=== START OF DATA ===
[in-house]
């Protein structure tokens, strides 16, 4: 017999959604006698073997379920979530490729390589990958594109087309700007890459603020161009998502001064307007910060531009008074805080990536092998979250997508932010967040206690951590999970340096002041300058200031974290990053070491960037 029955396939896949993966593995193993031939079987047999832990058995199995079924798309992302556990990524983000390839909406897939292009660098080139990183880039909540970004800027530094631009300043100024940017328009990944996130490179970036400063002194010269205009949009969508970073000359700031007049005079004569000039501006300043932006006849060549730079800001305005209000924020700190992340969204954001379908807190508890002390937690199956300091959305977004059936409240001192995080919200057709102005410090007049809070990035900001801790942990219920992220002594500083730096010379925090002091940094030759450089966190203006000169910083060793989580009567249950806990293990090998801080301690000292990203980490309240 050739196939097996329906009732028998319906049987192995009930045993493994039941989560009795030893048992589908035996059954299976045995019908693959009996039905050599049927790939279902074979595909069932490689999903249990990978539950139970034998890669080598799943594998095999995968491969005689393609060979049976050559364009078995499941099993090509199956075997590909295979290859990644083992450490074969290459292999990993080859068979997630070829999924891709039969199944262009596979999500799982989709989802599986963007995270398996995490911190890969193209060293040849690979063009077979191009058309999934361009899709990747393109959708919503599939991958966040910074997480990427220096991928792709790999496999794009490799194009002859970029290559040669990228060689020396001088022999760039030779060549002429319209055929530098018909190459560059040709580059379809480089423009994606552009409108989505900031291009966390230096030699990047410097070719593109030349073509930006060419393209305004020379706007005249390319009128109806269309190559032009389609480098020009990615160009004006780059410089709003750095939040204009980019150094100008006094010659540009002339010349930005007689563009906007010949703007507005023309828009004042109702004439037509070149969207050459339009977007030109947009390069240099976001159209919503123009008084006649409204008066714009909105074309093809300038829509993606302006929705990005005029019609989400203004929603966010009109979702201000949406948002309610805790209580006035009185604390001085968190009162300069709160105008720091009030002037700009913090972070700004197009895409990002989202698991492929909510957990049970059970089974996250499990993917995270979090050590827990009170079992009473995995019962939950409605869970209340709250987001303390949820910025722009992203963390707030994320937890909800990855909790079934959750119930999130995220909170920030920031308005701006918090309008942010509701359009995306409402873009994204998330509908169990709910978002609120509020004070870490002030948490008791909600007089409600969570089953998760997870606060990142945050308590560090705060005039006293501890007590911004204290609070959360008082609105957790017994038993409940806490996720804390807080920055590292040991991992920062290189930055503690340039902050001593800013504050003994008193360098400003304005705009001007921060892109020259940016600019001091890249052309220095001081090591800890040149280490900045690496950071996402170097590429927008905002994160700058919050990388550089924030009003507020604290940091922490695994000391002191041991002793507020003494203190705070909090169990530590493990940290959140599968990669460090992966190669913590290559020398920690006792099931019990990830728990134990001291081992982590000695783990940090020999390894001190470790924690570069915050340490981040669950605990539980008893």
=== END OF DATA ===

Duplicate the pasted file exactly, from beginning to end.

[in-house]
């Protein structure tokens, strides 16, 4: 017999959604006698073997379920979530490729390589990958594109087309700007890459603020161009998502001064307007910060531009008074805080990536092998979250997508932010967040206690951590999970340096002041300058200031974290990053070491960037 029955396939896949993966593995193993031939079987047999832990058995199995079924798309992302556990990524983000390839909406897939292009660098080139990183880039909540970004800027530094631009300043100024940017328009990944996130490179970036400063002194010269205009949009969508970073000359700031007049005079004569000039501006300043932006006849060549730079800001305005209000924020700190992340969204954001379908807190508890002390937690199956300091959305977004059936409240001192995080919200057709102005410090007049809070990035900001801790942990219920992220002594500083730096010379925090002091940094030759450089966190203006000169910083060793989580009567249950806990293990090998801080301690000292990203980490309240 050739196939097996329906009732028998319906049987192995009930045993493994039941989560009795030893048992589908035996059954299976045995019908693959009996039905050599049927790939279902074979595909069932490689999903249990990978539950139970034998890669080598799943594998095999995968491969005689393609060979049976050559364009078995499941099993090509199956075997590909295979290859990644083992450490074969290459292999990993080859068979997630070829999924891709039969199944262009596979999500799982989709989802599986963007995270398996995490911190890969193209060293040849690979063009077979191009058309999934361009899709990747393109959708919503599939991958966040910074997480990427220096991928792709790999496999794009490799194009002859970029290559040669990228060689020396001088022999760039030779060549002429319209055929530098018909190459560059040709580059379809480089423009994606552009409108989505900031291009966390230096030699990047410097070719593109030349073509930006060419393209305004020379706007005249390319009128109806269309190559032009389609480098020009990615160009004006780059410089709003750095939040204009980019150094100008006094010659540009002339010349930005007689563009906007010949703007507005023309828009004042109702004439037509070149969207050459339009977007030109947009390069240099976001159209919503123009008084006649409204008066714009909105074309093809300038829509993606302006929705990005005029019609989400203004929603966010009109979702201000949406948002309610805790209580006035009185604390001085968190009162300069709160105008720091009030002037700009913090972070700004197009895409990002989202698991492929909510957990049970059970089974996250499990993917995270979090050590827990009170079992009473995995019962939950409605869970209340709250987001303390949820910025722009992203963390707030994320937890909800990855909790079934959750119930999130995220909170920030920031308005701006918090309008942010509701359009995306409402873009994204998330509908169990709910978002609120509020004070870490002030948490008791909600007089409600969570089953998760997870606060990142945050308590560090705060005039006293501890007590911004204290609070959360008082609105957790017994038993409940806490996720804390807080920055590292040991991992920062290189930055503690340039902050001593800013504050003994008193360098400003304005705009001007921060892109020259940016600019001091890249052309220095001081090591800890040149280490900045690496950071996402170097590429927008905002994160700058919050990388550089924030009003507020604290940091922490695994000391002191041991002793507020003494203190705070909090169990530590493990940290959140599968990669460090992966190669913590290559020398920690006792099931019990990830728990134990001291081992982590000695783990940090020999390894001190470790924690570069915050340490981040669950605990539980008893």